The job I do is not just work but a passion of mine.  I am the kind of person that looks forward to pushing the latest science into the operations of the NWS.  Today my colleagues and I are unable to carry out our training because of the shutdown.

Now I weigh in on this shutdown with this letter as a private citizen.  With no hope for a budget agreement any time soon, this shutdown is likely to become the longest in history.  Consequently, this shutdown will likely produce larger and larger negative outcomes for our country as it continues to drag onward.  Our division cannot educate incoming NWS employees on warning decision making until the shutdown is over.  This is already causing a delay on the date in which our students will be trained to issue warnings.  Even among the trained NWS staff, I'm already hearing of the stress and uncertainty impacting forecast and warning operations in the NWS.  There is only so much time left before we will start to see these impacts badly affect the communities they serve.

Some of that is because many of my colleagues only have so much savings.  And the rest is likely from a loss of feeling secure.   My new federal employee colleagues are living with minimal savings or in high cost of living areas and cannot go on without pay after missing even a couple checks.   Others have had events in their lives that have dwindled their savings and are now living closer to the edge of insolvency.  All of us are shouldering the burden of increasing stress, not knowing when payment will come.  We know sacrifice for country but practical matters of needing funds will begin to dominate everyone’s concerns.  While creditors may show some leniency, they also have only so much patience.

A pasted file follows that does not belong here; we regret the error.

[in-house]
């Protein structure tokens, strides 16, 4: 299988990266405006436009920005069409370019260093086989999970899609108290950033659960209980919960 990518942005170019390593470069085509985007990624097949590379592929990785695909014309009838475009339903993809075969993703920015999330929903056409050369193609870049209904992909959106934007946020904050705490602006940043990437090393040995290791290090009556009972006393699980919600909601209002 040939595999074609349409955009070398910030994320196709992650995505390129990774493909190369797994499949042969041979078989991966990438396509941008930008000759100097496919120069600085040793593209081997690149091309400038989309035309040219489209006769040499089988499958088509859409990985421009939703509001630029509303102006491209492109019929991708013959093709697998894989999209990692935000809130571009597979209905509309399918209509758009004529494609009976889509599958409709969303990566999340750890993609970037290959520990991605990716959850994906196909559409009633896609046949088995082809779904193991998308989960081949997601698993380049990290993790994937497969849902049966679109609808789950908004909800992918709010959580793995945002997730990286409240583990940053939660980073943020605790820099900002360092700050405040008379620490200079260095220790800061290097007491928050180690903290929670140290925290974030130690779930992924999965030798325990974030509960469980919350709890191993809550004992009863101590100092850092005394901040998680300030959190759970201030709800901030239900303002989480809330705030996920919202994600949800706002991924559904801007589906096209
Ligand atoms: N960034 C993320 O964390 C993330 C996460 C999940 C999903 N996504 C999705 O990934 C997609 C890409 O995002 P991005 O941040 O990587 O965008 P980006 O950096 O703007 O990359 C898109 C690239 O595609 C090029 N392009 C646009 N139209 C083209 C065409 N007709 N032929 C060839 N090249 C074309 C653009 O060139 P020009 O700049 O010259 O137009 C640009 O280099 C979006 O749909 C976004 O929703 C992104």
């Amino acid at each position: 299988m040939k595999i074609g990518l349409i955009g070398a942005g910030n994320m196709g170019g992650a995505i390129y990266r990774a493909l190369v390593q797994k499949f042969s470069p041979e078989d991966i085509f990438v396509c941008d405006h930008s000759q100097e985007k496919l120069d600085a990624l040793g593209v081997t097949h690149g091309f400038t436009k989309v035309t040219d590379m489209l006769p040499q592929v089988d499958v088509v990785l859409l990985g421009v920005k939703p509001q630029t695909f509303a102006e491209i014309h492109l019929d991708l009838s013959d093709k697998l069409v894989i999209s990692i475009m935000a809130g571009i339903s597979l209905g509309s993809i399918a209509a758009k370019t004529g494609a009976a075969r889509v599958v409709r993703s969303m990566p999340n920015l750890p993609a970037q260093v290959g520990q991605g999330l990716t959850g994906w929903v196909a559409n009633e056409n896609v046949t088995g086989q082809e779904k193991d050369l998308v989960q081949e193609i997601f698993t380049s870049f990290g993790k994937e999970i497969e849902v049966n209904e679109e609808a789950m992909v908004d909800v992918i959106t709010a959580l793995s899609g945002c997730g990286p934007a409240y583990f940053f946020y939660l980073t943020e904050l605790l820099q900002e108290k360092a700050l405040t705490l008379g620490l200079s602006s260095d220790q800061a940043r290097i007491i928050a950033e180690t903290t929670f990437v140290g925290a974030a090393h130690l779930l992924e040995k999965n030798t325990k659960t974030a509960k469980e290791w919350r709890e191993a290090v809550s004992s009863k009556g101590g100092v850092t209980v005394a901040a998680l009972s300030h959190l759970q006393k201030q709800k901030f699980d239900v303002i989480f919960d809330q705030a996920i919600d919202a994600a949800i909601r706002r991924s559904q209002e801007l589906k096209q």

While these issues come with every shutdown, this one has been accompanied with an excessive encroachment of politics into the federal workforce.  I’m concerned about the posturing on both sides of the issues surrounding the budget impasse, especially the recent attempts to politicize federal employees.  I don’t want to call out specific incidents because I think you’ve heard them too but I can if prompted.  Like all federal employees, I work especially hard to make sure that my activities are as apolitical as possible.  We are taught that every year when we must renew our ethics training.  The politicization of federal employees by politicians to further their causes only serves to threaten our culture of ethical service and it must stop. To do so I implore the Senate to participate with the House to end this shutdown now so that the politicians do not attempt to further damage the apolitical nature of the federal workforce.   Leave the politicians’ work to stay with the politicians by keeping the government open.